Dutch Senate reluctantly supports the halving of college tuition fees
As of September, the college tuition fees for students in the first year of their degree programmes will be lowered by at least one thousand euros. Students of the teacher training institute will also receive the discount in their second year.
Argumentation bill 'sub-par'
The senators did have fierce criticism on Minister Van Engelshoven's argumentation for the bill to make higher education more accessible. The most prominent criticism on the bill is that all students will receive the discount on their tuition fees, even if they have enough money to pay the usual rate and were going to enrol anyway. The money (173 million euros) could also be used to raise the supplemental scholarship. That would support only students who have less money to burn, the SP reasoned.
The minister gave the senators a full explanation. Among other things, she promised that the measure would be evaluated after three years.
The senators filed four motions. GroenLinks-Senator Ganzevoort took his criticism the furthest: he requested that for future bills, the government should strive for a research-based foundation and a clear majority of the senators agreed.
VVD-Senator Bruijn wants more guarantees that universities and universities of applied sciences will not be victims of the measure. They may be compensated for the reduction of tuition fees, but they also make additional costs. Bruijn wants the minister to pay close attention during the evaluation to see whether or not institutions will have financial setbacks. Van Engelshoven assumes that institutions will sound the alarm if that happens, but Bruijns thinks that is too noncommittal. A majority of the senators agrees.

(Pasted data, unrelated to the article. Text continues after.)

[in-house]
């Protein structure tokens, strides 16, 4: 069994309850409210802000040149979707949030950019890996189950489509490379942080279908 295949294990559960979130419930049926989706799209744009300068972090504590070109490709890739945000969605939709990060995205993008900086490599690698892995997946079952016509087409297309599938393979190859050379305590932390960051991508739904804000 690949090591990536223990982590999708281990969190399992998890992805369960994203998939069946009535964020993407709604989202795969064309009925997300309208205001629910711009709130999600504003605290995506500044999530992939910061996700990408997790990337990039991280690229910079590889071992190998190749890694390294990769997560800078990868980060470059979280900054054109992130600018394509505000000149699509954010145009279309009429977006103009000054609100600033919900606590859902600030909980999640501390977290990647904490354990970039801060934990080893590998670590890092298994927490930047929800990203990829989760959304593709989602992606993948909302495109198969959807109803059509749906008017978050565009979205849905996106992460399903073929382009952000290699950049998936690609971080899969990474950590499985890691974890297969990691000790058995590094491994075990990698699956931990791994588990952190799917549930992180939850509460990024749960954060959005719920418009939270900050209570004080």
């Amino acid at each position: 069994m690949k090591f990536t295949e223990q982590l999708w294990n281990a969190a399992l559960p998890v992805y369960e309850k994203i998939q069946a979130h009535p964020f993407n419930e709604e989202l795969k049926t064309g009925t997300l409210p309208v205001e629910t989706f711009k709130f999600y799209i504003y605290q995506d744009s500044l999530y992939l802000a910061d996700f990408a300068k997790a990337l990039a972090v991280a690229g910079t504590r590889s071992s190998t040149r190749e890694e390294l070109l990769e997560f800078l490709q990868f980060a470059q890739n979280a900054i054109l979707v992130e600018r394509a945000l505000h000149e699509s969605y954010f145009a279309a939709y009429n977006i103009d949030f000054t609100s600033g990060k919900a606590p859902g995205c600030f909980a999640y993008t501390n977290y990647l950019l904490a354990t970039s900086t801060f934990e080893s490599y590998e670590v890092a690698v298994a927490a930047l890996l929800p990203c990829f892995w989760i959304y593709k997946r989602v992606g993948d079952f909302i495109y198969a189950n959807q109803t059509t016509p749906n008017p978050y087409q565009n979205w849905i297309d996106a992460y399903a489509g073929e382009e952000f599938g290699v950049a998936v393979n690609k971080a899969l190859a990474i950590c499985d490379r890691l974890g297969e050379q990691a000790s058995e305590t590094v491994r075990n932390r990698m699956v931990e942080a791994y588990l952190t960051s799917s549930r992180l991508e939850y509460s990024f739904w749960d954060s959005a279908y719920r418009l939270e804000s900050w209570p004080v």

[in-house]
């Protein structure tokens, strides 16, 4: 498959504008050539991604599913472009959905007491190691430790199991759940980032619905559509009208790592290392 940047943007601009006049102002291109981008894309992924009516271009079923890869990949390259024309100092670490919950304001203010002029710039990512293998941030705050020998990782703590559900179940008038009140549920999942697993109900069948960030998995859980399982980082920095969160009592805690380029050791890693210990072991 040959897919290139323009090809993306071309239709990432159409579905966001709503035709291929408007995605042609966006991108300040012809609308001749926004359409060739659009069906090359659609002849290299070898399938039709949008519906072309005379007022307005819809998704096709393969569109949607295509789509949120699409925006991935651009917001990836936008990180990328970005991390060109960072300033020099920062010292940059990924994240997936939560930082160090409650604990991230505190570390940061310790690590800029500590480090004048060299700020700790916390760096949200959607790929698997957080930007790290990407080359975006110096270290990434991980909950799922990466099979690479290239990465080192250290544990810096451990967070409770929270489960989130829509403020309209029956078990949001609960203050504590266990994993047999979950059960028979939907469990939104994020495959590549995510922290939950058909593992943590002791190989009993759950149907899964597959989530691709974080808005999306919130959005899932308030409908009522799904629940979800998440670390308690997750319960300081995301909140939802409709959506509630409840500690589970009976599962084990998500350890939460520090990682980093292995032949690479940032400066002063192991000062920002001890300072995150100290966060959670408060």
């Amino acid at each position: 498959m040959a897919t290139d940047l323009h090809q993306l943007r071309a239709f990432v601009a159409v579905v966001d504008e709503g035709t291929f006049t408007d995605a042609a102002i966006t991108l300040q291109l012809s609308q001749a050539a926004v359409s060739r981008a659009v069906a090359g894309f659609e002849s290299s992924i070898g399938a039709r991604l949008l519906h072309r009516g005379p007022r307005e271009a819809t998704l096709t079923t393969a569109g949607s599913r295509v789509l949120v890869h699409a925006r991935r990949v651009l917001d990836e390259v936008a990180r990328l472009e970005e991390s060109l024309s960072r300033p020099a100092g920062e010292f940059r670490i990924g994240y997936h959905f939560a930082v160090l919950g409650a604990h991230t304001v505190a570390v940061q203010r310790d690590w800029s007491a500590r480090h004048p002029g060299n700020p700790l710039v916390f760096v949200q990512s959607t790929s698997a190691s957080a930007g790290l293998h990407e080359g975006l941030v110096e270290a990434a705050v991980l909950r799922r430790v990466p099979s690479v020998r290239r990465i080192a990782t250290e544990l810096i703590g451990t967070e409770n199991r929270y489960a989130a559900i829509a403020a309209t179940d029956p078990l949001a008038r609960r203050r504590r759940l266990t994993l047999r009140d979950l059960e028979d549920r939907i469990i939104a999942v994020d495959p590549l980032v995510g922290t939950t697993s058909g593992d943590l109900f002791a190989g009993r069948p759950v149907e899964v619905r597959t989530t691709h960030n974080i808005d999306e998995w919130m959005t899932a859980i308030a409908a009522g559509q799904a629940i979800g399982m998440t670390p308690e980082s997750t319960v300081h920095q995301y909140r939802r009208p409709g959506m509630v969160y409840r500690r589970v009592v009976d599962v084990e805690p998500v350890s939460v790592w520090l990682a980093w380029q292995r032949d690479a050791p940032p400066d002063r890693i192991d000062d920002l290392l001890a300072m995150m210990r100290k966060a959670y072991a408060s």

A motion by the PvdA to abandon the scheduled increase of tuition-debt interests was rejected, as was a motion by the PVV that requested a numerus clausus for foreign students.
Student organisations ISO and LSVb consider the halving of tuition fees to be paid out of their own pockets: the interest on tuition debt will be raised after all, causing students who borrow much money to eventually pay the price for this halving.
The ministry had already listed the exact demographics the halving will apply to. The general rule is simple: if you are registered for an associate degree or Bachelor’s programme of a government-funded Dutch university of applied sciences or university as of September 2018, you will pay half the legal tuition fees over the first year. The discount will be in effect for twelve months, even if you switch degree programmes during your first year.
The tuition fees for the academic year 2018-2019 will be 2,060 euros, so the majority of first-year students will be paying 1,030 euros. Foreign students from the European Union, Norway, Switzerland, Iceland, Liechtenstein and Suriname who study in the Netherlands are also eligible for the discount, as are status holders.
If you are enrolled in a degree programme that can charge higher tuition fees – such as a hotel school or a university college – you will pay half of that higher fee, resulting in a bigger discount. The halving also applies to first-year students of part-time or dual degree programmes, which often have lower tuition fees.
New Bachelor's students of the pabo and the second-degree teaching programmes also receive the halving in their second (Bachelor's) year. Those who are enrolled in a university-level teaching programme will receive this additional discount as of 2021-2022 in the first year of the teacher-training Master's programme.
Students who were already registered with a Dutch university or university of applied sciences before the academic year 2018-2019 cannot apply, even if they have not attended a single class. Those who have to pay the sometimes towering institutional tuition fees – such as those who come from outside Europe or are enrolled in a ‘second programme’ – are out of luck too.
The halving will also not apply to students enrolled in non-subsidised education, as well as to students who participate in the experiment for demand-based funding during their degree programmes.